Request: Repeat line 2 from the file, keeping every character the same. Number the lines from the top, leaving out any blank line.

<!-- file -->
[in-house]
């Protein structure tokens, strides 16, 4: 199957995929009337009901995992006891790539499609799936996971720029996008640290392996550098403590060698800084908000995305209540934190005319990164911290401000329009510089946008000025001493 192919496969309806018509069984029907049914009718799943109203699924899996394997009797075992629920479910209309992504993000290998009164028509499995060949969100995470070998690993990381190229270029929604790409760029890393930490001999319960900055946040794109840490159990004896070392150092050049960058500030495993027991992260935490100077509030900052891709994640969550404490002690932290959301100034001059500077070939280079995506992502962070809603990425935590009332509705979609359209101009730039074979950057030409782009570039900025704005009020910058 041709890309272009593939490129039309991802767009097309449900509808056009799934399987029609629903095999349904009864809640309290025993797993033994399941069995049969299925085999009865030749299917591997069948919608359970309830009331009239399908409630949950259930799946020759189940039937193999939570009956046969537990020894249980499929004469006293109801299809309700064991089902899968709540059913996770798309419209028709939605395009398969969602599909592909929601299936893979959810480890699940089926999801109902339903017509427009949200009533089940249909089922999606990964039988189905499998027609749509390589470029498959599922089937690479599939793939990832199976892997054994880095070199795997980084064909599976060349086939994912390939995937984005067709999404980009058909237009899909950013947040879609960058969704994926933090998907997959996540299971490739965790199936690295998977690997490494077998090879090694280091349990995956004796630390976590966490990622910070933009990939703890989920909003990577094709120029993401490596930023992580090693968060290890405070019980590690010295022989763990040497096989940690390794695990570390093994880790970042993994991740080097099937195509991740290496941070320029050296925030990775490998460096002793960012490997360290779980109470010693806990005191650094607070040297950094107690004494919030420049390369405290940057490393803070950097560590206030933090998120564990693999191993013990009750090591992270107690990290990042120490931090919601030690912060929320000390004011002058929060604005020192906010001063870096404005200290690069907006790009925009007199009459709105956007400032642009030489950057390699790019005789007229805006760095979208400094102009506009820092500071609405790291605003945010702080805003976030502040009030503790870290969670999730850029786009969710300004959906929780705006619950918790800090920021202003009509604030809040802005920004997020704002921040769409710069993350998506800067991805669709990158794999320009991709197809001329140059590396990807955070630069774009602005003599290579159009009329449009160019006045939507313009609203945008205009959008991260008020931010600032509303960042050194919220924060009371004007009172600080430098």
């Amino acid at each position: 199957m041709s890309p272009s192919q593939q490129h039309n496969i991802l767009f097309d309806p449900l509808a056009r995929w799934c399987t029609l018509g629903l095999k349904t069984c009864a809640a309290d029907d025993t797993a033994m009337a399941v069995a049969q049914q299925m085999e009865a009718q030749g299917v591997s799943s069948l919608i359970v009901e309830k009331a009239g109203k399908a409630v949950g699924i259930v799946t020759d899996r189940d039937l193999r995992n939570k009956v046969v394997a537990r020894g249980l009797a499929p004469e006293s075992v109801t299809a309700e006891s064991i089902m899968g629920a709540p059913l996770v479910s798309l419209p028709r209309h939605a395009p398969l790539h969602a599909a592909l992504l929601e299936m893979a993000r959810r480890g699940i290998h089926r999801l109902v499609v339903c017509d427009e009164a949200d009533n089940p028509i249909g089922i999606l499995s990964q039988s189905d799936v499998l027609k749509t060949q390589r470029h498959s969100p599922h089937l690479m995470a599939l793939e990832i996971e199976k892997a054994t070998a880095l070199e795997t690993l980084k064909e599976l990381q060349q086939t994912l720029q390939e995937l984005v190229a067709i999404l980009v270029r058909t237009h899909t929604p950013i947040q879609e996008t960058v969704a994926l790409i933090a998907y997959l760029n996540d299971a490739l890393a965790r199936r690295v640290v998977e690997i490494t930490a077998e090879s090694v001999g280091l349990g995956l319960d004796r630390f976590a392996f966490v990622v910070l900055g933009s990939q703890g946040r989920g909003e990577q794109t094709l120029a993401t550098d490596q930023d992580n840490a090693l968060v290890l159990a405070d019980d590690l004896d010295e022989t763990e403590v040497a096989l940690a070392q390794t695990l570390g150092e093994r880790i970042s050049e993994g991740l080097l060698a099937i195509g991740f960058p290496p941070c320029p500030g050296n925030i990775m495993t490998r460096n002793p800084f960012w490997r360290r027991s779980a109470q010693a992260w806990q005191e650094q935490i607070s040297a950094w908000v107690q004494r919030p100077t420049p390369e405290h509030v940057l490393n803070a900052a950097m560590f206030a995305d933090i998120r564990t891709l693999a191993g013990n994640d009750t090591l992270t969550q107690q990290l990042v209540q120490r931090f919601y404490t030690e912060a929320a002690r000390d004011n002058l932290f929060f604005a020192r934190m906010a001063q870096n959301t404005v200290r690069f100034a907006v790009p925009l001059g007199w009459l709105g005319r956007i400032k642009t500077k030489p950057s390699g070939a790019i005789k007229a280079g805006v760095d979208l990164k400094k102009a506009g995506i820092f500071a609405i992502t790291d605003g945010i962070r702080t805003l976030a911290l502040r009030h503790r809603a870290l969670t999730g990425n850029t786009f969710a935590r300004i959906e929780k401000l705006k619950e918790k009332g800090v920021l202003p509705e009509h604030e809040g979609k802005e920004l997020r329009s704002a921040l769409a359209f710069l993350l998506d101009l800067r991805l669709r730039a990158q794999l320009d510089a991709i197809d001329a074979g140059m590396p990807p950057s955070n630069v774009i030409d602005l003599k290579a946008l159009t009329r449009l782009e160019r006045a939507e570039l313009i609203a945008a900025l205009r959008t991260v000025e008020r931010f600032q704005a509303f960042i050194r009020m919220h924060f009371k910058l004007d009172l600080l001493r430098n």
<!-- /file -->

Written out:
């Protein structure tokens, strides 16, 4: 199957995929009337009901995992006891790539499609799936996971720029996008640290392996550098403590060698800084908000995305209540934190005319990164911290401000329009510089946008000025001493 192919496969309806018509069984029907049914009718799943109203699924899996394997009797075992629920479910209309992504993000290998009164028509499995060949969100995470070998690993990381190229270029929604790409760029890393930490001999319960900055946040794109840490159990004896070392150092050049960058500030495993027991992260935490100077509030900052891709994640969550404490002690932290959301100034001059500077070939280079995506992502962070809603990425935590009332509705979609359209101009730039074979950057030409782009570039900025704005009020910058 041709890309272009593939490129039309991802767009097309449900509808056009799934399987029609629903095999349904009864809640309290025993797993033994399941069995049969299925085999009865030749299917591997069948919608359970309830009331009239399908409630949950259930799946020759189940039937193999939570009956046969537990020894249980499929004469006293109801299809309700064991089902899968709540059913996770798309419209028709939605395009398969969602599909592909929601299936893979959810480890699940089926999801109902339903017509427009949200009533089940249909089922999606990964039988189905499998027609749509390589470029498959599922089937690479599939793939990832199976892997054994880095070199795997980084064909599976060349086939994912390939995937984005067709999404980009058909237009899909950013947040879609960058969704994926933090998907997959996540299971490739965790199936690295998977690997490494077998090879090694280091349990995956004796630390976590966490990622910070933009990939703890989920909003990577094709120029993401490596930023992580090693968060290890405070019980590690010295022989763990040497096989940690390794695990570390093994880790970042993994991740080097099937195509991740290496941070320029050296925030990775490998460096002793960012490997360290779980109470010693806990005191650094607070040297950094107690004494919030420049390369405290940057490393803070950097560590206030933090998120564990693999191993013990009750090591992270107690990290990042120490931090919601030690912060929320000390004011002058929060604005020192906010001063870096404005200290690069907006790009925009007199009459709105956007400032642009030489950057390699790019005789007229805006760095979208400094102009506009820092500071609405790291605003945010702080805003976030502040009030503790870290969670999730850029786009969710300004959906929780705006619950918790800090920021202003009509604030809040802005920004997020704002921040769409710069993350998506800067991805669709990158794999320009991709197809001329140059590396990807955070630069774009602005003599290579159009009329449009160019006045939507313009609203945008205009959008991260008020931010600032509303960042050194919220924060009371004007009172600080430098």